VISIT LIMERICK ARCHIVE

DEAD OF NIGHT: THE CURFEW MURDERS

George Clancy (L) Michael O’Callaghan (R)

The Mayor of Limerick, George Clancy, former mayor Michael O’Callaghan and Volunteer Joseph O’Donoghue were shot dead in their homes at night after curfew by a British intelligence agent, George Nathan, assisted by an Auxiliary from G Company ADRIC.  

 

  INTRODUCTION

George Clancy the Mayor of Limerick, and his immediate predecessor, Michael O’Callaghan were shot dead in their homes. Known as ‘the Curfew Murders’, as their houses were raided during the hours of the curfew, their deaths shocked the whole City and Country and became International News. Mrs. Clancy was wounded in a vain attempt to shield her husband from assassination and Mrs. O’Callaghan also witnessed the murder of her spouse; Joseph O’Donoghue was found shot to death in the street. Their assailants were in mufti, wore goggles and with their coat collars turned up but it quickly became obvious that the gang in question were members of the Crown Forces.   

DEAD OF NIGHT

George Clancy the Mayor of Limerick, and his immediate predecessor, Michael O’Callaghan were shot dead in their homes. Known as ‘the Curfew Murders’, as their houses were raided during the hours of the curfew, their deaths shocked the whole City and Country and became International News.
Mrs. Clancy was wounded in a vain attempt to shield her husband from assassination and Mrs. O’Callaghan also witnessed the murder of her spouse. Both victims were distinguished members of the Community and had been involved in the struggle for Independence.
Clancy was an ex-University Professor and a friend of James Joyce. He is believed to have provided the background for a character in Joyce’s Classic ‘Portrait of an artist as a young man.’
O’Callaghan’s grandfather, Eugene O’ Callaghan, was Mayor of Limerick in 1843. The third leading Citizen, Joseph O’Donoghue, was taken from his house that night and found shot dead in a field some hours later. Their assailants were in Mufti, wore goggles and with their coat collars turned up but it quickly became obvious that the gang in question were serving members of the Crown Forces. Mrs. O’Callaghan gathered what evidence she could collect and demanded an Inquest but no inquiry other than a military one was ever carried out.
Even the ex British Prime Minister Herbert Asquith stated that members of the RIC (Auxiliaries) were the culprits. However, the particular individuals who carried these attacks were never formally identified with the crimes.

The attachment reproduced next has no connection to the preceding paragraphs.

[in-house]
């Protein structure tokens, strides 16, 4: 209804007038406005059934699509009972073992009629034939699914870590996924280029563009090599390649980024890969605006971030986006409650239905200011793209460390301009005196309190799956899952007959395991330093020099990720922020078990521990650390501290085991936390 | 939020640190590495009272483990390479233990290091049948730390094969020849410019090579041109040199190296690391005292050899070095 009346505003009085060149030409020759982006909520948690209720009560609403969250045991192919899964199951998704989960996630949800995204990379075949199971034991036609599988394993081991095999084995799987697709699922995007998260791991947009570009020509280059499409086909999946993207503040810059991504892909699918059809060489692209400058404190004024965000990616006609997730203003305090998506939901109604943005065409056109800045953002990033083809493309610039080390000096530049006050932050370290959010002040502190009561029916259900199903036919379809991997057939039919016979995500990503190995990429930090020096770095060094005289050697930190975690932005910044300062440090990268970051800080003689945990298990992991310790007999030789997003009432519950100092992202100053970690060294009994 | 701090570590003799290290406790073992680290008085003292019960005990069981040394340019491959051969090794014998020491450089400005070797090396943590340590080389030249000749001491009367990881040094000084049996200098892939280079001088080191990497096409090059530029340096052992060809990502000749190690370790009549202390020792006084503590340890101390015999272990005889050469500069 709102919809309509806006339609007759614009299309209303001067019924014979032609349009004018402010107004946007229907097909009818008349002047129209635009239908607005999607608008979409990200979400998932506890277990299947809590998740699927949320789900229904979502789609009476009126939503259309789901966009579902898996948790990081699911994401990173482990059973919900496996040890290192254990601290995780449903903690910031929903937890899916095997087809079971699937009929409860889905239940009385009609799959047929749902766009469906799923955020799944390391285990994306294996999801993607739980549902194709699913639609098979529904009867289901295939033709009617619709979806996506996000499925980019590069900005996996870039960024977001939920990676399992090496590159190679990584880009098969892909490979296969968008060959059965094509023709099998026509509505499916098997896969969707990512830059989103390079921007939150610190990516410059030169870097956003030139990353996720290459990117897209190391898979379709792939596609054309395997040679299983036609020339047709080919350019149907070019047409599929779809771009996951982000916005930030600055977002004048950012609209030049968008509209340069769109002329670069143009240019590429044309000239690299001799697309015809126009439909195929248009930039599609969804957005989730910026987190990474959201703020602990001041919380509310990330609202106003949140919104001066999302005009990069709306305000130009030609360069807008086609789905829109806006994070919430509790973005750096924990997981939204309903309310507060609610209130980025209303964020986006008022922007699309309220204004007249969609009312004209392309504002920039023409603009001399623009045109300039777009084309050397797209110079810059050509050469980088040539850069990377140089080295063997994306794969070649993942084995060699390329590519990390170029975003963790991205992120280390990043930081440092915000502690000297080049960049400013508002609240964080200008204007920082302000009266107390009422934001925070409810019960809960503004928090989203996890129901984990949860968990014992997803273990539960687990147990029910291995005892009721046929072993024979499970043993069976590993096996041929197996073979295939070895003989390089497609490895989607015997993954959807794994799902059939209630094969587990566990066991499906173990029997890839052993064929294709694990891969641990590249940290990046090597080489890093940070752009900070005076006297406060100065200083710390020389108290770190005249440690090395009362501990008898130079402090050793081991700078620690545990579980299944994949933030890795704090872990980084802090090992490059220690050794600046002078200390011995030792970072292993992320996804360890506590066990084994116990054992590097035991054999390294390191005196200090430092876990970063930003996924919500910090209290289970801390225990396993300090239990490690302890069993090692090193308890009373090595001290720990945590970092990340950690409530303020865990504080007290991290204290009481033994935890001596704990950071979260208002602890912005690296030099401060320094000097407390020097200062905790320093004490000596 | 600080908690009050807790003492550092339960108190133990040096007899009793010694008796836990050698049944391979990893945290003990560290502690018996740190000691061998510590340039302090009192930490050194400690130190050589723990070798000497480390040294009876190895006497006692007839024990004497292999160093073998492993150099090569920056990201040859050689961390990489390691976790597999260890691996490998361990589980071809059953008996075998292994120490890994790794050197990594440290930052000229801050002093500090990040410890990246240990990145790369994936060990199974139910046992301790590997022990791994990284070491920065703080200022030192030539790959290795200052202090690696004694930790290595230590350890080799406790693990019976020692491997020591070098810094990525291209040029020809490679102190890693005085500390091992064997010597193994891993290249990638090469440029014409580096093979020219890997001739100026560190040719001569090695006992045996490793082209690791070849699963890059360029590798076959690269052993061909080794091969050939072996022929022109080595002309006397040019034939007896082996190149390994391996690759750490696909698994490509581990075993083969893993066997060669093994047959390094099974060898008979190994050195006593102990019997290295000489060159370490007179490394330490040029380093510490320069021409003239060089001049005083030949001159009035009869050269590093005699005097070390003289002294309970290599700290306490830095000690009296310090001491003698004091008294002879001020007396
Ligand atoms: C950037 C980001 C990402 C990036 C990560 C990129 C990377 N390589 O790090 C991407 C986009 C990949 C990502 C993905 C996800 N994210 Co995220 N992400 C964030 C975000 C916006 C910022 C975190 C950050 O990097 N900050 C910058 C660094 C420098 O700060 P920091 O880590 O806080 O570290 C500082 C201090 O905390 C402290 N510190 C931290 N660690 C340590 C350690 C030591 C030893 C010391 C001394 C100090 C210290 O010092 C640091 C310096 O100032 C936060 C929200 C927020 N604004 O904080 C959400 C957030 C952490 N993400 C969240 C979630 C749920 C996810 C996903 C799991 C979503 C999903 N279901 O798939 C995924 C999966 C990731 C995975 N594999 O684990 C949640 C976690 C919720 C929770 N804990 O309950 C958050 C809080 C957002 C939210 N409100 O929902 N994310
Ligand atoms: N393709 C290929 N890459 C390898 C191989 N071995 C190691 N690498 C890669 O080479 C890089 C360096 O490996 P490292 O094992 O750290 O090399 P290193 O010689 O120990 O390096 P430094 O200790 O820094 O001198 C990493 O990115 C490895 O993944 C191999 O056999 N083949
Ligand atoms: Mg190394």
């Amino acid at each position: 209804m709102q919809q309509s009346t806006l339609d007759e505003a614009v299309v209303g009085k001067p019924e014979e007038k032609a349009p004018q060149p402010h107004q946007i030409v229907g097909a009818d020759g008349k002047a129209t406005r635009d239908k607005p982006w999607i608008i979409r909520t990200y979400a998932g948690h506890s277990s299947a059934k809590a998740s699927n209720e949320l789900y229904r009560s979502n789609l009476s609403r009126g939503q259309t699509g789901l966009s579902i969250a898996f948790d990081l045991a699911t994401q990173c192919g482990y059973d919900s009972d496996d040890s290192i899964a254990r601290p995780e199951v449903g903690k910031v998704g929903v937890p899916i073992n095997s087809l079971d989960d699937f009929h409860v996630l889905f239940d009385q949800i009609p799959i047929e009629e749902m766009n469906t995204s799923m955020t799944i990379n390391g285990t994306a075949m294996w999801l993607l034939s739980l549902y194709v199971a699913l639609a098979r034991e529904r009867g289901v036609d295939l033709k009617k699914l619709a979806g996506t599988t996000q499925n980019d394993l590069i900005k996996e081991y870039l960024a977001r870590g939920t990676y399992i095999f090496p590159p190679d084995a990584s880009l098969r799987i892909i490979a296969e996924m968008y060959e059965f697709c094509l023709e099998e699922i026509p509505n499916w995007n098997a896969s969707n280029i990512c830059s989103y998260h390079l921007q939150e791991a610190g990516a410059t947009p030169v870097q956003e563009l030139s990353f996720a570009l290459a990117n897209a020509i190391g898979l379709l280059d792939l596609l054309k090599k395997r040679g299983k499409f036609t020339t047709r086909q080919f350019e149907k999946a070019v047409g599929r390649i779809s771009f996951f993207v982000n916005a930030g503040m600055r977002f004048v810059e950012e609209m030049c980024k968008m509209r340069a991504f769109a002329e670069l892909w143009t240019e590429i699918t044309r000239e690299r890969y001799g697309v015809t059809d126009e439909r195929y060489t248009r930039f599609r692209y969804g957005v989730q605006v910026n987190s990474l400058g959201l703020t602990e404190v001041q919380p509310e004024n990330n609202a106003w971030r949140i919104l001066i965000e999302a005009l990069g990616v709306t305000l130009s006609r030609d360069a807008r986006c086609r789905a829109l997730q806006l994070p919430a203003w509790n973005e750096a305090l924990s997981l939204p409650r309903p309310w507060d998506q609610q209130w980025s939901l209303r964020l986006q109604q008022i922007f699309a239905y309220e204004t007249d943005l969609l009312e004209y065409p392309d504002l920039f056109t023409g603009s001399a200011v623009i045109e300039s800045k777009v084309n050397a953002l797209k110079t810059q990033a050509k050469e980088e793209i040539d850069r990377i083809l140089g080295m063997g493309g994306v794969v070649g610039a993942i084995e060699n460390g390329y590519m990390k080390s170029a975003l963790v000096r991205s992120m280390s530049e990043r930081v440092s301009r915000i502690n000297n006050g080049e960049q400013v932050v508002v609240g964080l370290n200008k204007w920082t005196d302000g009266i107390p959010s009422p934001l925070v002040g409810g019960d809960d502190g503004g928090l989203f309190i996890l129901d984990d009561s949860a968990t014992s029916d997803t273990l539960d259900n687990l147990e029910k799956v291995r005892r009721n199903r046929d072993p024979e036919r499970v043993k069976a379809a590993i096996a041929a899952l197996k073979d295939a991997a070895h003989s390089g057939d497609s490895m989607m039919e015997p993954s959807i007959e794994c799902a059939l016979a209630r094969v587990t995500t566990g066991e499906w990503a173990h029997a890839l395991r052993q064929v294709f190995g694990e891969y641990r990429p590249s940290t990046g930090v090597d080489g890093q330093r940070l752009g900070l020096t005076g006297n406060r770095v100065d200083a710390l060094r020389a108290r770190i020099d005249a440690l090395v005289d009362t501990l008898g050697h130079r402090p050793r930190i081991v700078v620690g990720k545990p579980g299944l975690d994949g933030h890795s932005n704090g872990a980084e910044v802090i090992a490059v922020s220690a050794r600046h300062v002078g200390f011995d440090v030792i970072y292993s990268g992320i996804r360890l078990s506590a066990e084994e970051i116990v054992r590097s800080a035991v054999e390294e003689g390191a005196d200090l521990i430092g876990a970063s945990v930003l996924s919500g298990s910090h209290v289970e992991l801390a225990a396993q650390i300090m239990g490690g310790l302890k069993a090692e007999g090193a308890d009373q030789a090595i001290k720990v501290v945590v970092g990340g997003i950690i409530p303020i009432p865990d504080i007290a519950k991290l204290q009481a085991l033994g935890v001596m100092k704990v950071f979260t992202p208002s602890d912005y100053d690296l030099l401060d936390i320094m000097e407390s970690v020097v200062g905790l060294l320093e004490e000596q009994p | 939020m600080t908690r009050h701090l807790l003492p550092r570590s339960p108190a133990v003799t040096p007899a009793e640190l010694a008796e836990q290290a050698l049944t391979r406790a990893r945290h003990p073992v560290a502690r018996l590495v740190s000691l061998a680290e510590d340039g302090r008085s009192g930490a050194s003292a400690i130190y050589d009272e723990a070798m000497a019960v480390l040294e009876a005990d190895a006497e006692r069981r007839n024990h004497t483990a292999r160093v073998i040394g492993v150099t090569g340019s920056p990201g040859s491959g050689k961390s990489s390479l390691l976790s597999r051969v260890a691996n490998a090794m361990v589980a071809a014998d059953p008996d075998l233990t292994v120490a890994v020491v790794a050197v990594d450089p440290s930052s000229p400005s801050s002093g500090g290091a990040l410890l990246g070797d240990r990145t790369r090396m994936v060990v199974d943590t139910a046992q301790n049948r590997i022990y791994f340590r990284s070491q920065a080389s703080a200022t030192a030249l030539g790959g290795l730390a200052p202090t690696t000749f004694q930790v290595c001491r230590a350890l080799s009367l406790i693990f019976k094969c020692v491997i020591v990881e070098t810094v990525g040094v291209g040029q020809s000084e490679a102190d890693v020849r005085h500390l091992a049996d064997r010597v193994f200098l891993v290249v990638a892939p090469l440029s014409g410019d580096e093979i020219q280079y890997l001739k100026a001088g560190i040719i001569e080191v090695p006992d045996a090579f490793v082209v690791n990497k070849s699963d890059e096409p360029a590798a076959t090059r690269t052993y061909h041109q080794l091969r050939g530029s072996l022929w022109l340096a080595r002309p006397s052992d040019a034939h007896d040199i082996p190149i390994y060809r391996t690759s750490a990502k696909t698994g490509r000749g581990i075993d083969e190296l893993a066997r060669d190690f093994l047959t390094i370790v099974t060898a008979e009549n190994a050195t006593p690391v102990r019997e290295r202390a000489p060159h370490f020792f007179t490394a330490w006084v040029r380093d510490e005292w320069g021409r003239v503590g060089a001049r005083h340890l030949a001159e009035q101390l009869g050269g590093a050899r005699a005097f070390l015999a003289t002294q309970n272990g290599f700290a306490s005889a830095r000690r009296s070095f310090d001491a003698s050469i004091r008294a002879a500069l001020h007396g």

Aftermath

Many years later in the 1950s, a deceased British Officer was named as one of the murderers but no conclusive proof was ever established as to his involvement. A further twist to the story of the Murdered Mayors was added when, in February 1982, the Limerick Leader published a picture of ‘Black and Tans’, taken at William Street Police Station (now demolished). A side note to the photograph by Willie ‘Whack’ Gleeson, alleged that two of the Tans in the photograph, Sergeant Leech and Sergeant Horan, were also involved in the killings. While Leech was implicated in the murder of Joseph O’Donoghue, we don’t know what part, if any, Horan played on the night in question. In the summer of 1922 Leech was
shot dead at Harcourt St Station, Dublin. 

SOURCE

LIMERICK MUSEUM Pamphlet; "The/ Limerick Curfew Murders/ of March 7th, 1921/ The Case of Michael O'Callaghan/ (Councillor and ex-Mayor).
Presented by his Widow.
32pp plus paper cover with the title, black string binding.
Contains a description of the last few years of O'Callaghan's life.
Identifier: 1991.0635

1 comment

  • So so sad how they got away with the atrocities they done to the Irish people my grandparents were both from Limerick glin and shannagolden ,my Irish lineage goes away back to day dot in Ireland 🇮🇪 my Scottish side is the same it goes way back to day dot according to my Dna results the British have a lot a bloody blood on there hands down the centuries hope the ones involved in this rot in hell .

    Lynda

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